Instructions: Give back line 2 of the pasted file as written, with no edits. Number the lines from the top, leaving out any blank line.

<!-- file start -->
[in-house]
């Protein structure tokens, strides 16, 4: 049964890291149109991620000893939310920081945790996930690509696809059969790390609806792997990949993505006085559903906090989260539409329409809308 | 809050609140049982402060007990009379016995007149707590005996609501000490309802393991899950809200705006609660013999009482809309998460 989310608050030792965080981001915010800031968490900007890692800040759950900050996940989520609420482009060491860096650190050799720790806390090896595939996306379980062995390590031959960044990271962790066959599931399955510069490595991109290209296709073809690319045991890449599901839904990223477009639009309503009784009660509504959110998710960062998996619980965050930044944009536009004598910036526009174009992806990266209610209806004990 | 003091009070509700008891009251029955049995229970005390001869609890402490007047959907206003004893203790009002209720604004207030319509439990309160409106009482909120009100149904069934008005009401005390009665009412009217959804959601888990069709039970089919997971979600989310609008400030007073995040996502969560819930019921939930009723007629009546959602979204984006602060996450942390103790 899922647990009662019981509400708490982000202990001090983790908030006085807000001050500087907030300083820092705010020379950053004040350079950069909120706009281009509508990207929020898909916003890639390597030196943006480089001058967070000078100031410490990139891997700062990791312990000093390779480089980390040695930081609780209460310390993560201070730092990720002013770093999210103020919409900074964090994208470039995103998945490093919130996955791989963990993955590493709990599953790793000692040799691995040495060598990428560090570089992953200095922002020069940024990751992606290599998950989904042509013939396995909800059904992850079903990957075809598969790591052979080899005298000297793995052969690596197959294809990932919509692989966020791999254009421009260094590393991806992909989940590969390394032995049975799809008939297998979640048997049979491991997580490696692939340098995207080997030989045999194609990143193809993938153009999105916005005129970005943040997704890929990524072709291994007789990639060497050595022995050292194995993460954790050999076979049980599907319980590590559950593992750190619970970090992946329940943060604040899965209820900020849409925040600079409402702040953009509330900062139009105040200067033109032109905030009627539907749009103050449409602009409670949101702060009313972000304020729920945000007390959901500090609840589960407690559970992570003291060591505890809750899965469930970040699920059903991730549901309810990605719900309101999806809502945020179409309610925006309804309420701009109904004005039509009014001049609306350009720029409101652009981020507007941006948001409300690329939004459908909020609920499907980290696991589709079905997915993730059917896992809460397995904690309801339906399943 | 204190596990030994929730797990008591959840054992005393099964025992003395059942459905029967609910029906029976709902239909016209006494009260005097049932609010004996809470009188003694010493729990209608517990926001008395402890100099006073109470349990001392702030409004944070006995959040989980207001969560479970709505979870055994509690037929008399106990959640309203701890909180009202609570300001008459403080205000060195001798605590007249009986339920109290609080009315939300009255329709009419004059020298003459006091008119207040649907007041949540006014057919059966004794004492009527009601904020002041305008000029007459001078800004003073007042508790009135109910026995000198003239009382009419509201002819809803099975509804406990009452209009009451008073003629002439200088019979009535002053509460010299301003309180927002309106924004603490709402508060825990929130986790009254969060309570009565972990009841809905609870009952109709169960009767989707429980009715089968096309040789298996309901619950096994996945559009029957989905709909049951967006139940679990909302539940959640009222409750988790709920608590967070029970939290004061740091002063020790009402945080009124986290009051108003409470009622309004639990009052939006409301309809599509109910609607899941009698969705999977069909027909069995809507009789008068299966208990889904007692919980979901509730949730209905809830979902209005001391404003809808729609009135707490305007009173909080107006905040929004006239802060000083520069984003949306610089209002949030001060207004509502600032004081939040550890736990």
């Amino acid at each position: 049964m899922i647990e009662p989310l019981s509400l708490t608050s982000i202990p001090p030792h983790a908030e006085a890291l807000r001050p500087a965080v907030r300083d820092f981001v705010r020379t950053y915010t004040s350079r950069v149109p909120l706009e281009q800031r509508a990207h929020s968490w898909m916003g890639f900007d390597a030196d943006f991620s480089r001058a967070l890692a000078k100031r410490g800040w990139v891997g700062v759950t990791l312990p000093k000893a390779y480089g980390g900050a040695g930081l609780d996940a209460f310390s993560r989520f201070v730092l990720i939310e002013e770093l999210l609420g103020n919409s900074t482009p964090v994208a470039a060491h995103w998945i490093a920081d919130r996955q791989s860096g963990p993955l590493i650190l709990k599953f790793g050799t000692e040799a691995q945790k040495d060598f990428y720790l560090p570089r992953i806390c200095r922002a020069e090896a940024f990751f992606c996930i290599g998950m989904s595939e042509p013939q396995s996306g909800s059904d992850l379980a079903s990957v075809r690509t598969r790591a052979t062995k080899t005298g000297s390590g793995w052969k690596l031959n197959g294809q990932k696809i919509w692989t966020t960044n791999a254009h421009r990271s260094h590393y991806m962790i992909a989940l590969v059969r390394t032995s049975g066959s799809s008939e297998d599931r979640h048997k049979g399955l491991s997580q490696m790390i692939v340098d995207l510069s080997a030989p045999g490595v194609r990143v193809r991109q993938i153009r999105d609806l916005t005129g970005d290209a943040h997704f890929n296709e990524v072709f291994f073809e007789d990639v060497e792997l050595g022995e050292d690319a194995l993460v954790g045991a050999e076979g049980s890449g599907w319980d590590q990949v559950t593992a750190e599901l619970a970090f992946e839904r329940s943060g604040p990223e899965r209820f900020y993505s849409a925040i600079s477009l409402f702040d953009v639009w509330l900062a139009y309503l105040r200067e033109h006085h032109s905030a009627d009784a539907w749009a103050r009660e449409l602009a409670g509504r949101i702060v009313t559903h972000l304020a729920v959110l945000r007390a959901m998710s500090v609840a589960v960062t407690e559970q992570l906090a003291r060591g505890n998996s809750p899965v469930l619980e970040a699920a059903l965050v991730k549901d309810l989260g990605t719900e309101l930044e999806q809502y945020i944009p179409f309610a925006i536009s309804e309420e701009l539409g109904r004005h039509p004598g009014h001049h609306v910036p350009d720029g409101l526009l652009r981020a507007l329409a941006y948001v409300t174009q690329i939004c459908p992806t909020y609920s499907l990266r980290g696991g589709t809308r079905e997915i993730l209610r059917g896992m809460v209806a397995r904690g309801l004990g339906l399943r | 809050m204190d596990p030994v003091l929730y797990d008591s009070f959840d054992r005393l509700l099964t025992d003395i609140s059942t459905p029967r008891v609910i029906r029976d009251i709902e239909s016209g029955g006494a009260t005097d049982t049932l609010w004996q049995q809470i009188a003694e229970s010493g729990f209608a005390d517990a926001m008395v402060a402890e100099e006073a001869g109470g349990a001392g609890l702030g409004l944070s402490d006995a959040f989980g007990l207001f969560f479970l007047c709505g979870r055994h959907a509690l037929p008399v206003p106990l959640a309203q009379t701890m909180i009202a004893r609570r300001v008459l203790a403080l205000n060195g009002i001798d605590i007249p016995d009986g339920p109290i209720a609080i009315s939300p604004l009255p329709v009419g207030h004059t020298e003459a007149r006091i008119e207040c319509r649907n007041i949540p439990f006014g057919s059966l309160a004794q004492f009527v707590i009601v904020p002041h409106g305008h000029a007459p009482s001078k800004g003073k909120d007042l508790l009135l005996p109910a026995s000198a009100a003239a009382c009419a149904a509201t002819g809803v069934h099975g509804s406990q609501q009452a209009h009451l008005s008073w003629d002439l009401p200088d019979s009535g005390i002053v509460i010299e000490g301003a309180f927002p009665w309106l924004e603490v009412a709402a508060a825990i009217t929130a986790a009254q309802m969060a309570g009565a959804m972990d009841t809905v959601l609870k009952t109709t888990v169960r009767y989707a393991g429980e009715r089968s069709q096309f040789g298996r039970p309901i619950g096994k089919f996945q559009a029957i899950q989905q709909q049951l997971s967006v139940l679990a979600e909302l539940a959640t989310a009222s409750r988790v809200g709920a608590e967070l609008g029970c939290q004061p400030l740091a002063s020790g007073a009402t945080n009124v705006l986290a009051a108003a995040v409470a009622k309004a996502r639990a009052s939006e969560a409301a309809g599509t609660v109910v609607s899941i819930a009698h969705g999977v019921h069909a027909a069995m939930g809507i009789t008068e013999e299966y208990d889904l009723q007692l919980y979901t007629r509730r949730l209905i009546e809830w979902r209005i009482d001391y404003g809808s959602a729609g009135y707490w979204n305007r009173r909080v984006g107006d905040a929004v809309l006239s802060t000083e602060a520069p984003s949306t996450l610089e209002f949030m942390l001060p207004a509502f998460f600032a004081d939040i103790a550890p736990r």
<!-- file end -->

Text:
């Protein structure tokens, strides 16, 4: 049964890291149109991620000893939310920081945790996930690509696809059969790390609806792997990949993505006085559903906090989260539409329409809308 | 809050609140049982402060007990009379016995007149707590005996609501000490309802393991899950809200705006609660013999009482809309998460 989310608050030792965080981001915010800031968490900007890692800040759950900050996940989520609420482009060491860096650190050799720790806390090896595939996306379980062995390590031959960044990271962790066959599931399955510069490595991109290209296709073809690319045991890449599901839904990223477009639009309503009784009660509504959110998710960062998996619980965050930044944009536009004598910036526009174009992806990266209610209806004990 | 003091009070509700008891009251029955049995229970005390001869609890402490007047959907206003004893203790009002209720604004207030319509439990309160409106009482909120009100149904069934008005009401005390009665009412009217959804959601888990069709039970089919997971979600989310609008400030007073995040996502969560819930019921939930009723007629009546959602979204984006602060996450942390103790 899922647990009662019981509400708490982000202990001090983790908030006085807000001050500087907030300083820092705010020379950053004040350079950069909120706009281009509508990207929020898909916003890639390597030196943006480089001058967070000078100031410490990139891997700062990791312990000093390779480089980390040695930081609780209460310390993560201070730092990720002013770093999210103020919409900074964090994208470039995103998945490093919130996955791989963990993955590493709990599953790793000692040799691995040495060598990428560090570089992953200095922002020069940024990751992606290599998950989904042509013939396995909800059904992850079903990957075809598969790591052979080899005298000297793995052969690596197959294809990932919509692989966020791999254009421009260094590393991806992909989940590969390394032995049975799809008939297998979640048997049979491991997580490696692939340098995207080997030989045999194609990143193809993938153009999105916005005129970005943040997704890929990524072709291994007789990639060497050595022995050292194995993460954790050999076979049980599907319980590590559950593992750190619970970090992946329940943060604040899965209820900020849409925040600079409402702040953009509330900062139009105040200067033109032109905030009627539907749009103050449409602009409670949101702060009313972000304020729920945000007390959901500090609840589960407690559970992570003291060591505890809750899965469930970040699920059903991730549901309810990605719900309101999806809502945020179409309610925006309804309420701009109904004005039509009014001049609306350009720029409101652009981020507007941006948001409300690329939004459908909020609920499907980290696991589709079905997915993730059917896992809460397995904690309801339906399943 | 204190596990030994929730797990008591959840054992005393099964025992003395059942459905029967609910029906029976709902239909016209006494009260005097049932609010004996809470009188003694010493729990209608517990926001008395402890100099006073109470349990001392702030409004944070006995959040989980207001969560479970709505979870055994509690037929008399106990959640309203701890909180009202609570300001008459403080205000060195001798605590007249009986339920109290609080009315939300009255329709009419004059020298003459006091008119207040649907007041949540006014057919059966004794004492009527009601904020002041305008000029007459001078800004003073007042508790009135109910026995000198003239009382009419509201002819809803099975509804406990009452209009009451008073003629002439200088019979009535002053509460010299301003309180927002309106924004603490709402508060825990929130986790009254969060309570009565972990009841809905609870009952109709169960009767989707429980009715089968096309040789298996309901619950096994996945559009029957989905709909049951967006139940679990909302539940959640009222409750988790709920608590967070029970939290004061740091002063020790009402945080009124986290009051108003409470009622309004639990009052939006409301309809599509109910609607899941009698969705999977069909027909069995809507009789008068299966208990889904007692919980979901509730949730209905809830979902209005001391404003809808729609009135707490305007009173909080107006905040929004006239802060000083520069984003949306610089209002949030001060207004509502600032004081939040550890736990």